D.C. launches bus service

Forget trying to hail a cab and spending up to $20 to get around. Students interested in traveling to popular destinations in downtown D.C. will have the opportunity to use a new bus system this semester.

The D.C. Circulator, a sleek-looking bus that takes its riders to Washington’s premier cultural, shopping, dining and business destinations, was created this summer to give people in Washington a transportation alternative.

The new system, which runs from 7 a.m. to 9 p.m. daily, uses 29 buses to make various stops at destinations near Union Station, downtown D.C., the National Mall, the Southwest waterfront, the Golden Triangle/K Street and Georgetown. The closest stops to campus are at 24th Street and Pennsylvania Avenue and 21st and K streets.

The D.C. area is already swarmed with public transportation systems, including Metrorail, Metro buses and various taxi and shuttle services. Yet, Rebekah Braswell, transportation administrative assistant for the Downtown D.C. Business Improvement District, said, “(the) Metro bus was designed to bring people into and out of the city, and there was not much connecting other D.C. destinations.”

Unlike Metrorail and Metro Bus, which are funded by federal and local governments, the Circulator was created by both the public and private sectors. The D.C. Department of Transportation, the Washington Metropolitan Area Transit Authority and D.C. Surface Transit Incorporated, a non-profit venture of several D.C. organizations, all work together to provide the Circulator’s service.

Bill Rice, spokesperson for the D.C. Department of Transportation, said the Circulator is completely different from other transportation systems, specifically the Metro bus.

“The Circulator is meant to serve routes that are not presently served (by Metro bus),” he said.

The Circulator’s service began July 10 and has two major routes. The yellow line operates between Union Station and Georgetown, and the red line goes between the Southwest Waterfront and the Convention Center. The buses run in five- to 10-minute intervals throughout the day.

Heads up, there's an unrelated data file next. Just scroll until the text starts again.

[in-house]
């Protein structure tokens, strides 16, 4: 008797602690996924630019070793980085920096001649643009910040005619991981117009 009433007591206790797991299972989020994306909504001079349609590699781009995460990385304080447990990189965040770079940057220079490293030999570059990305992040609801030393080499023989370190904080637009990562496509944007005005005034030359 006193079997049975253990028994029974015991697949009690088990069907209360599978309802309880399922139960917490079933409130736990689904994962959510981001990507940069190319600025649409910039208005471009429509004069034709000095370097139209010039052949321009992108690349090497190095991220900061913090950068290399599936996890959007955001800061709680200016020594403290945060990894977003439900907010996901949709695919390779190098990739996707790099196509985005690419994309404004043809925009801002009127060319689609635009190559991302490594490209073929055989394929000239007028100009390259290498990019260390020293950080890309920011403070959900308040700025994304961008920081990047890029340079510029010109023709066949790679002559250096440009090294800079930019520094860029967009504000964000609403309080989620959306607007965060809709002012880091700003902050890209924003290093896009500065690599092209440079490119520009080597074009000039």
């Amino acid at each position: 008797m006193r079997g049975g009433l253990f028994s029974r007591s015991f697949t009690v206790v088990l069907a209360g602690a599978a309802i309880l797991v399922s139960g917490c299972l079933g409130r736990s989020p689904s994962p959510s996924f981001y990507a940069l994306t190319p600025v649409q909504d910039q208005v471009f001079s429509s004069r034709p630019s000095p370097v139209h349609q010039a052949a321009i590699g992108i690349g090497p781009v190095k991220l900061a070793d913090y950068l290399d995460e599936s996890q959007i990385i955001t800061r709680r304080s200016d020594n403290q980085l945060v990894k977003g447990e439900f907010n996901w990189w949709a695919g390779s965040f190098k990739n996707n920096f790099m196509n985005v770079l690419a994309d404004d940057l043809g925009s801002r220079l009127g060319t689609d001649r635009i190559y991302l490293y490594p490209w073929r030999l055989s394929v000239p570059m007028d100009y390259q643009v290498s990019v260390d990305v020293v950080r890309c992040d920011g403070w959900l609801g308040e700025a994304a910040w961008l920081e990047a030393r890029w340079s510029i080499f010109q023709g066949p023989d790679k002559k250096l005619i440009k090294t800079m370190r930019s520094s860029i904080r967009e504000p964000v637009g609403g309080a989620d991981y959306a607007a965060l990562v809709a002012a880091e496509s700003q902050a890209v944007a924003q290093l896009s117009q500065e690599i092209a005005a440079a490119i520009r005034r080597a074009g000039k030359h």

The Circulator is also cheaper than most other transportation services. A one-way trip on the Circulator is $1, compared to Metro’s cheapest fare of $1.35. To transfer from the Metro to the Circulator costs 35 cents, and a transfer from Metro bus or another line of the Circulator is free.

Riders can pay their fares through the SmarTrip card, cash or tickets purchased from meters. Day passes will also be available later this fall.

For GW students new to the Metro area, the Circulator also provides a simple way to reach tourist destinations. The yellow line stops in Georgetown, Chinatown and Union Station, and the red line stops at the Spy Museum, the National Mall and the Smithsonian museums.

While a number of students admit that they have never used D.C.’s Metro bus because they find it intimidating, some students said they would use the Circulator.

Freshman Julianne Berg, a Chicago native, said she is no stranger to public transportation but still feels apprehensive about the complex Metro bus system and schedule.

“I have not used the Metro, but I intend to,” she said. “If I could figure out the Metro Bus I would use it, and I would definitely ride the Circulator.”

For more information on the D.C. Circulator and a complete list of stops, visit www.dccirculator.com.

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